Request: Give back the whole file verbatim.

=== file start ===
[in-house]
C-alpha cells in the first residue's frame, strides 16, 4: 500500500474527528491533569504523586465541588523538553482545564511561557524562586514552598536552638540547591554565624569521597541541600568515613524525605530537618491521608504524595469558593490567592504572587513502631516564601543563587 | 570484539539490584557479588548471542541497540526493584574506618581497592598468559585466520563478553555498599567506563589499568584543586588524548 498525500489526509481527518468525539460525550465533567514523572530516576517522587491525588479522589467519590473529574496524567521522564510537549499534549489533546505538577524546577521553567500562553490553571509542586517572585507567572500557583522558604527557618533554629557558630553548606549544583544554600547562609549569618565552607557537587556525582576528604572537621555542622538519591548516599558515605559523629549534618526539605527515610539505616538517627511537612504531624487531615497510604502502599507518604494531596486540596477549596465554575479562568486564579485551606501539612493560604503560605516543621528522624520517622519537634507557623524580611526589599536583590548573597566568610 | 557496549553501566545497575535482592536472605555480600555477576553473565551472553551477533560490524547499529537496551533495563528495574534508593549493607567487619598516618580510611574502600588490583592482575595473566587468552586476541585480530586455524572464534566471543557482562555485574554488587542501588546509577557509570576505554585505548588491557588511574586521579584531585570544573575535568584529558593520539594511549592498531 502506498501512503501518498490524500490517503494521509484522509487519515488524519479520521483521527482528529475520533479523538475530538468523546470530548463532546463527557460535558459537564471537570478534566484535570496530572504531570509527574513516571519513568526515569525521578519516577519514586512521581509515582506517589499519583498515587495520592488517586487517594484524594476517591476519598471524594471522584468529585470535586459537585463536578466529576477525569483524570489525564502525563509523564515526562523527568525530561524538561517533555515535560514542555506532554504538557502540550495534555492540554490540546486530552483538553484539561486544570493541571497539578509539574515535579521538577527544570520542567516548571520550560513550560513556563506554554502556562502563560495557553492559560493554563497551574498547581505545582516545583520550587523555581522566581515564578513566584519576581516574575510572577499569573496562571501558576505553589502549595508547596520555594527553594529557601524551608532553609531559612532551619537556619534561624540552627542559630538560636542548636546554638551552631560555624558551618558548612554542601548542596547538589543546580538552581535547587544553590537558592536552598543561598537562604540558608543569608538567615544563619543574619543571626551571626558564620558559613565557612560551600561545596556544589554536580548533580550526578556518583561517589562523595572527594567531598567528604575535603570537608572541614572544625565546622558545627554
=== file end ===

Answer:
[in-house]
C-alpha cells in the first residue's frame, strides 16, 4: 500500500474527528491533569504523586465541588523538553482545564511561557524562586514552598536552638540547591554565624569521597541541600568515613524525605530537618491521608504524595469558593490567592504572587513502631516564601543563587 | 570484539539490584557479588548471542541497540526493584574506618581497592598468559585466520563478553555498599567506563589499568584543586588524548 498525500489526509481527518468525539460525550465533567514523572530516576517522587491525588479522589467519590473529574496524567521522564510537549499534549489533546505538577524546577521553567500562553490553571509542586517572585507567572500557583522558604527557618533554629557558630553548606549544583544554600547562609549569618565552607557537587556525582576528604572537621555542622538519591548516599558515605559523629549534618526539605527515610539505616538517627511537612504531624487531615497510604502502599507518604494531596486540596477549596465554575479562568486564579485551606501539612493560604503560605516543621528522624520517622519537634507557623524580611526589599536583590548573597566568610 | 557496549553501566545497575535482592536472605555480600555477576553473565551472553551477533560490524547499529537496551533495563528495574534508593549493607567487619598516618580510611574502600588490583592482575595473566587468552586476541585480530586455524572464534566471543557482562555485574554488587542501588546509577557509570576505554585505548588491557588511574586521579584531585570544573575535568584529558593520539594511549592498531 502506498501512503501518498490524500490517503494521509484522509487519515488524519479520521483521527482528529475520533479523538475530538468523546470530548463532546463527557460535558459537564471537570478534566484535570496530572504531570509527574513516571519513568526515569525521578519516577519514586512521581509515582506517589499519583498515587495520592488517586487517594484524594476517591476519598471524594471522584468529585470535586459537585463536578466529576477525569483524570489525564502525563509523564515526562523527568525530561524538561517533555515535560514542555506532554504538557502540550495534555492540554490540546486530552483538553484539561486544570493541571497539578509539574515535579521538577527544570520542567516548571520550560513550560513556563506554554502556562502563560495557553492559560493554563497551574498547581505545582516545583520550587523555581522566581515564578513566584519576581516574575510572577499569573496562571501558576505553589502549595508547596520555594527553594529557601524551608532553609531559612532551619537556619534561624540552627542559630538560636542548636546554638551552631560555624558551618558548612554542601548542596547538589543546580538552581535547587544553590537558592536552598543561598537562604540558608543569608538567615544563619543574619543571626551571626558564620558559613565557612560551600561545596556544589554536580548533580550526578556518583561517589562523595572527594567531598567528604575535603570537608572541614572544625565546622558545627554